Loosely inspired by one of the most notorious unsolved crimes of the 20th century – the Lord Lucan case – A Double Life is at once a riveting page-turner and a moving reflection on women and violence, trauma and memory, and class and privilege.
I waited in a long library queue for this one and can no longer remember who recommended this book. Was it you?
Jennifer Cole has just been told that she has a terminal blood disorder and has just three months to live–ninety days to say goodbye to friends and family, and to put her affairs in order. Ninety days to come to terms with a diagnosis that is unfair, unexpected, and completely unpronounceable. Focusing on the positives (she won’t have to go on in a world without Bowie or Maya Angelou; she won’t get Alzheimer’s or Parkinson’s like her parents, or have teeth that flop out at the mere mention of the word apple), Jennifer realizes she only has one real regret: the relationships she’s lost.
Rather than running off to complete a frantic bucket list, Jennifer chooses to stay put and write a letter to the three most significant people in her life, to say the things she wished she’d said before but never dared: her overbearing, selfish sister, her jelly-spined, cheating ex-husband, and her charming, unreliable ex-boyfriend–and finally tell them the truth.
At first, Jennifer feels cleansed by her catharsis. Liberated, even. Her ex-boyfriend rushes to her side and she even starts to build bridges with her sister Isabelle (that is, once Isabelle’s confirmed that Jennifer’s condition isn’t genetic). But once you start telling the truth, it’s hard to stop. And as Jennifer soon discovers, the truth isn’t always as straightforward as it seems, and death has a way of surprising you….
Offered for audio review, this sounds so very interesting I decided to take a chance, especially after seeing positive reviews from three Goodreads friends.
Two women are watching each other.
Phoebe Miller isn’t sure when the rusty car started showing up in the cul-de-sac she calls home, or why its driver would be spying on her. What could be interesting about an unhappy housewife who drowns her sorrows in ice cream and wine and barely leaves her house?
Only one knows why.
When a new family moves in across the street–the exuberant Vicki, who just might become the gossipy best friend Phoebe’s always wanted, and her handsome college-bound son, Jake, who offers companionship of a different variety–Phoebe finds her dull routine infused with the excitement she’s been missing. But with her head turned she’s no longer focused on the woman in the car. And she really should be…
I’ve become a fan of what’s called domestic thrillers (who comes up with these?) and grabbed it as soon as it was offered for audio review.
The ship has been like a world within itself, a vast floating city outside of normal rules. But the longer the journey continues, the more confined it is starting to feel, deck upon deck, passenger upon passenger, all of them churning around each other without anywhere to go…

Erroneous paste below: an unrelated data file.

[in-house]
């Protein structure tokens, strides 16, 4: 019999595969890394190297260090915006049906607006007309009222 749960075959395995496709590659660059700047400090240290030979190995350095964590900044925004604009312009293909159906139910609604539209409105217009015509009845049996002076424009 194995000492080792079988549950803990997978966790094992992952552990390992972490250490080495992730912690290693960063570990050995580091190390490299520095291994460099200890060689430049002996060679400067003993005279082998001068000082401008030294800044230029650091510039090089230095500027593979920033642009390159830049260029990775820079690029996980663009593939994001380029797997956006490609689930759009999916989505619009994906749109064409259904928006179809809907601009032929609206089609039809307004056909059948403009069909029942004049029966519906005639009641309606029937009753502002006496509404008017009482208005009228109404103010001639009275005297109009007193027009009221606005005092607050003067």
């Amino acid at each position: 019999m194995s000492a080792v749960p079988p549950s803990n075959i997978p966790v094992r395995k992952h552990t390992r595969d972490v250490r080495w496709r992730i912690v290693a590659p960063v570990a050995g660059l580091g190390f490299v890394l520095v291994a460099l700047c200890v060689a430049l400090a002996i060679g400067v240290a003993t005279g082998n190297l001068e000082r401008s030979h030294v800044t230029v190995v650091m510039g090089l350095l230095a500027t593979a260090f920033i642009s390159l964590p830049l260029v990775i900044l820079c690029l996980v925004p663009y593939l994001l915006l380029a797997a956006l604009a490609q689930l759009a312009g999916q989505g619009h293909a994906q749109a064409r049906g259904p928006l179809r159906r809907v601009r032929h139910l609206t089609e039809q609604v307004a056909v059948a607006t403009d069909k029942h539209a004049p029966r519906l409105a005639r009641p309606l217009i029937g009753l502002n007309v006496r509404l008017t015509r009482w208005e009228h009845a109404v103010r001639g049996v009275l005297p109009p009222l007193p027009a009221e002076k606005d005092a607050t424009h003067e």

1939: Europe is on the brink of war when young Lily Shepherd boards an ocean liner in England, bound for Australia. She is ready to start anew, leaving behind the shadows of her past. The passage proves magical, complete with live music, cocktails, and fancy-dress balls. With stops at exotic locations along the way—Naples, Cairo, Ceylon—the voyage shows Lily places she’s only ever dreamed of and enables her to make friends with those above her social station, people who would not ordinarily mingle with her. She even allows herself to hope that a man she couldn’t possibly have a future with outside the cocoon of the ship might return her feelings.
But Lily soon realizes that she’s not the only one hiding secrets. Her newfound friends—the toxic wealthy couple Eliza and Max; Cambridge graduate Edward; Jewish refugee Maria; fascist George—are also running away from their pasts. As the glamour of the voyage fades, the stage is set for something sinister to occur. By the time the ship docks, two passengers are dead, war has been declared, and Lily’s life is irrevocably changed.
I recently added Fatal Inheritance to my shelf and Stephanie @ Stephanie’s Novel Fiction recommended this earlier title. Thankfully, my library came through!
The industry-leading Folger Shakespeare Library brings “Othello” to life with this new full-cast dramatic recording of its definitive Folger Edition.
In “Othello, ” Shakespeare creates powerful drama from a marriage between the exotic Moor Othello and the Venetian lady Desdemona. Shakespeare builds many differences into his hero and heroine, including race, age, and cultural background. Yet most audiences believe the couple’s strong love would overcome these differences were it not for Iago, who sets out to destroy Othello.
This new full-cast recording–based on the most respected version of Shakespeare’s classic–expertly produced by the Folger Theater, is perfect for students, teachers, and the everyday listener.
My library recently added a slew of classics and I decided to add this fully dramatized edition of a Shakespeare favorite. I didn’t do well with the bard when I was in high school so I’m giving all those classics another shot on audio. Fingers crossed 🤞
Real life showed up this week so I’ve been mostly absent in the blogosphere. Plan to catch up this weekend! I’ve missed everyone💜